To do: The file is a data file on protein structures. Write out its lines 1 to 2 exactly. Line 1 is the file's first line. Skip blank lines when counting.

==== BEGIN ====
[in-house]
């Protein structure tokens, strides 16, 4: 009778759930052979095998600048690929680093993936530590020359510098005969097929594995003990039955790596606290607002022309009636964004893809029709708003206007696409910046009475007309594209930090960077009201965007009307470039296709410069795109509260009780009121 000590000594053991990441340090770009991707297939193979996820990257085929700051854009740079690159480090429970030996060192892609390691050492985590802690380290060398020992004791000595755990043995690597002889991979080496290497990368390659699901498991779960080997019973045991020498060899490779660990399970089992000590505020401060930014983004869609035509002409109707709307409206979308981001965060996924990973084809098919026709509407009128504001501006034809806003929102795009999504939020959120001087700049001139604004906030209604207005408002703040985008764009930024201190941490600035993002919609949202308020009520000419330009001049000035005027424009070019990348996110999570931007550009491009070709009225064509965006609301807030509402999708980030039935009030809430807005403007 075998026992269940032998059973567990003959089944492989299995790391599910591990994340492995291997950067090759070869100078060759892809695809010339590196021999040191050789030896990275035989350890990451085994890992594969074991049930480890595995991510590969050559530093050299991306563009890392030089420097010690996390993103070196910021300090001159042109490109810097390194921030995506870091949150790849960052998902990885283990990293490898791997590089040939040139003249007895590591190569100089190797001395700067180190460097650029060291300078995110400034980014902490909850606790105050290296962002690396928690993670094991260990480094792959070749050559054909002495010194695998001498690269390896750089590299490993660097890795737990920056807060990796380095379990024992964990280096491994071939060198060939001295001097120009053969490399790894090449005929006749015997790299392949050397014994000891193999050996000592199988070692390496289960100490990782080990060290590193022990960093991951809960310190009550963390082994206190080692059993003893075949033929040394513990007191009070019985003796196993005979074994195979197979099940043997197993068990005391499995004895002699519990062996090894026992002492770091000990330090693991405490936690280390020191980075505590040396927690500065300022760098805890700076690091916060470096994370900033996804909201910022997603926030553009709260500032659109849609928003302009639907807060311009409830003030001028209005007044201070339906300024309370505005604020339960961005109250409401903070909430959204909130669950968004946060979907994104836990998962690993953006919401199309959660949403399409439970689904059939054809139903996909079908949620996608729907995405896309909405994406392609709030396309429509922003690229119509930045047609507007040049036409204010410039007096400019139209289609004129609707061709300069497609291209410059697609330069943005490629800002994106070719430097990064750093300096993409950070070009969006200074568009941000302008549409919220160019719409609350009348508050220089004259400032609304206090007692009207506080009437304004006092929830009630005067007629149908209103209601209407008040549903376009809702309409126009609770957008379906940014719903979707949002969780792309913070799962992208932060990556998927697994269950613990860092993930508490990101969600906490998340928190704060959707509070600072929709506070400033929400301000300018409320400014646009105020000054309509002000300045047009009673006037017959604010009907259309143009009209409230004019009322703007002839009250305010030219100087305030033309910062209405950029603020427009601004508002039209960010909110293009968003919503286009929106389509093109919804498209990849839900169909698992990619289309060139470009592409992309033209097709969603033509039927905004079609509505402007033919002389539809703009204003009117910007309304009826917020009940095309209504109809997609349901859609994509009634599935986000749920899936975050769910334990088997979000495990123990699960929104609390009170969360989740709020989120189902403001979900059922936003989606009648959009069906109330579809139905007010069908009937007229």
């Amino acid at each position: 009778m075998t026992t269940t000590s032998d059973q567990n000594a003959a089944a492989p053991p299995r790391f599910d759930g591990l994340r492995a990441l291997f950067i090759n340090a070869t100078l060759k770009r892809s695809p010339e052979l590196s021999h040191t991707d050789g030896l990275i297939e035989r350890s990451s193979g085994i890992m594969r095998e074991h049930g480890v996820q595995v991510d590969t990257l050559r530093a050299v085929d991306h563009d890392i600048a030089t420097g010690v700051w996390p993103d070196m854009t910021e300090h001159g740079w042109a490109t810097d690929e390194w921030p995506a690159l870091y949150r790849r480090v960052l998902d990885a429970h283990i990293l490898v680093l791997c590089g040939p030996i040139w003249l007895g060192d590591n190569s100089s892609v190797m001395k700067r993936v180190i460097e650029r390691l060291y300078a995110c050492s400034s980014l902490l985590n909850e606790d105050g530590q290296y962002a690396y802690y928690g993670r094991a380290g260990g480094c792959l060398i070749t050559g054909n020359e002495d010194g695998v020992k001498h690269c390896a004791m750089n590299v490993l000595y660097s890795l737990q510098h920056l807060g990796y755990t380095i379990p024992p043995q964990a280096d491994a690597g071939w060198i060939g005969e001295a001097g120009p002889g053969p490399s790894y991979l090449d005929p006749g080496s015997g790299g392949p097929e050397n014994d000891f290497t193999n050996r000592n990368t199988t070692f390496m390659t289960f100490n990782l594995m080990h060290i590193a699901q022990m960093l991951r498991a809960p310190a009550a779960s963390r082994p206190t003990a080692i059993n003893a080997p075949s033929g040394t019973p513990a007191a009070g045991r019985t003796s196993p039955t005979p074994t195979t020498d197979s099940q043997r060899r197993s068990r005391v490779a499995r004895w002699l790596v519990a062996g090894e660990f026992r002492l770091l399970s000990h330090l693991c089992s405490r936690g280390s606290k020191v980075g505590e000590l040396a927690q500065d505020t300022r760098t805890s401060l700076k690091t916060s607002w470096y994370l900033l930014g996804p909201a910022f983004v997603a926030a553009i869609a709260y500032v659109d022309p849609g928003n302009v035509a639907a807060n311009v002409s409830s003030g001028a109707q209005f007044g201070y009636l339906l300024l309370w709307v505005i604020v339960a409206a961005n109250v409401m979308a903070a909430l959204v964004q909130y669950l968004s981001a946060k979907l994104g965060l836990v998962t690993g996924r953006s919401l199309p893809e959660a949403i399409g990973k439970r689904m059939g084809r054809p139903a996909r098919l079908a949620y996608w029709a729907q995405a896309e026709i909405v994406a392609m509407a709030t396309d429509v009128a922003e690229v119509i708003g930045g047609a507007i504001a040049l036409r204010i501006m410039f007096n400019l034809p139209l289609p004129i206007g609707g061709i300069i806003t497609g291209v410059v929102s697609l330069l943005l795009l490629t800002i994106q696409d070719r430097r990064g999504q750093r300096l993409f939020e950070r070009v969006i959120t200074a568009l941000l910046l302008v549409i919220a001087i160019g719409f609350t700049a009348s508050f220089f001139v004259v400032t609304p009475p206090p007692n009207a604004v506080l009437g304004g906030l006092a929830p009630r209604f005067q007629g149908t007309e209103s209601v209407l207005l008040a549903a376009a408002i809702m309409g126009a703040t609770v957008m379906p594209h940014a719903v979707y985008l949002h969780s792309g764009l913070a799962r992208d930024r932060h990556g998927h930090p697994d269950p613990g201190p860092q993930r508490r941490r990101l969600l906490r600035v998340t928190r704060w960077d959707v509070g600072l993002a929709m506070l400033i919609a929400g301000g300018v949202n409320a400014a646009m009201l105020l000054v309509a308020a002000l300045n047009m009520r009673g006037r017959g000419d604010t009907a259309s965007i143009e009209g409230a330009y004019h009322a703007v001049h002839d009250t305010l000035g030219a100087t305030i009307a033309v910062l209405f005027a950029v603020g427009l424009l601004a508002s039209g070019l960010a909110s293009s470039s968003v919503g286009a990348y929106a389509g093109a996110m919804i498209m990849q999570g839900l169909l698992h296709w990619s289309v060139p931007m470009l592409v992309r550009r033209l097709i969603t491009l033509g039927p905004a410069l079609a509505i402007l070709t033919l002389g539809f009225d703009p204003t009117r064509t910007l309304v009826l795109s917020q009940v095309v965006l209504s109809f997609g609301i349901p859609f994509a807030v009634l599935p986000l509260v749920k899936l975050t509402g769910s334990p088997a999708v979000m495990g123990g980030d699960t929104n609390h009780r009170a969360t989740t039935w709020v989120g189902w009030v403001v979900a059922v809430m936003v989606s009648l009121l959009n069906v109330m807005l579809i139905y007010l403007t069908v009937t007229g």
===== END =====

[in-house]
């Protein structure tokens, strides 16, 4: 009778759930052979095998600048690929680093993936530590020359510098005969097929594995003990039955790596606290607002022309009636964004893809029709708003206007696409910046009475007309594209930090960077009201965007009307470039296709410069795109509260009780009121 000590000594053991990441340090770009991707297939193979996820990257085929700051854009740079690159480090429970030996060192892609390691050492985590802690380290060398020992004791000595755990043995690597002889991979080496290497990368390659699901498991779960080997019973045991020498060899490779660990399970089992000590505020401060930014983004869609035509002409109707709307409206979308981001965060996924990973084809098919026709509407009128504001501006034809806003929102795009999504939020959120001087700049001139604004906030209604207005408002703040985008764009930024201190941490600035993002919609949202308020009520000419330009001049000035005027424009070019990348996110999570931007550009491009070709009225064509965006609301807030509402999708980030039935009030809430807005403007 075998026992269940032998059973567990003959089944492989299995790391599910591990994340492995291997950067090759070869100078060759892809695809010339590196021999040191050789030896990275035989350890990451085994890992594969074991049930480890595995991510590969050559530093050299991306563009890392030089420097010690996390993103070196910021300090001159042109490109810097390194921030995506870091949150790849960052998902990885283990990293490898791997590089040939040139003249007895590591190569100089190797001395700067180190460097650029060291300078995110400034980014902490909850606790105050290296962002690396928690993670094991260990480094792959070749050559054909002495010194695998001498690269390896750089590299490993660097890795737990920056807060990796380095379990024992964990280096491994071939060198060939001295001097120009053969490399790894090449005929006749015997790299392949050397014994000891193999050996000592199988070692390496289960100490990782080990060290590193022990960093991951809960310190009550963390082994206190080692059993003893075949033929040394513990007191009070019985003796196993005979074994195979197979099940043997197993068990005391499995004895002699519990062996090894026992002492770091000990330090693991405490936690280390020191980075505590040396927690500065300022760098805890700076690091916060470096994370900033996804909201910022997603926030553009709260500032659109849609928003302009639907807060311009409830003030001028209005007044201070339906300024309370505005604020339960961005109250409401903070909430959204909130669950968004946060979907994104836990998962690993953006919401199309959660949403399409439970689904059939054809139903996909079908949620996608729907995405896309909405994406392609709030396309429509922003690229119509930045047609507007040049036409204010410039007096400019139209289609004129609707061709300069497609291209410059697609330069943005490629800002994106070719430097990064750093300096993409950070070009969006200074568009941000302008549409919220160019719409609350009348508050220089004259400032609304206090007692009207506080009437304004006092929830009630005067007629149908209103209601209407008040549903376009809702309409126009609770957008379906940014719903979707949002969780792309913070799962992208932060990556998927697994269950613990860092993930508490990101969600906490998340928190704060959707509070600072929709506070400033929400301000300018409320400014646009105020000054309509002000300045047009009673006037017959604010009907259309143009009209409230004019009322703007002839009250305010030219100087305030033309910062209405950029603020427009601004508002039209960010909110293009968003919503286009929106389509093109919804498209990849839900169909698992990619289309060139470009592409992309033209097709969603033509039927905004079609509505402007033919002389539809703009204003009117910007309304009826917020009940095309209504109809997609349901859609994509009634599935986000749920899936975050769910334990088997979000495990123990699960929104609390009170969360989740709020989120189902403001979900059922936003989606009648959009069906109330579809139905007010069908009937007229």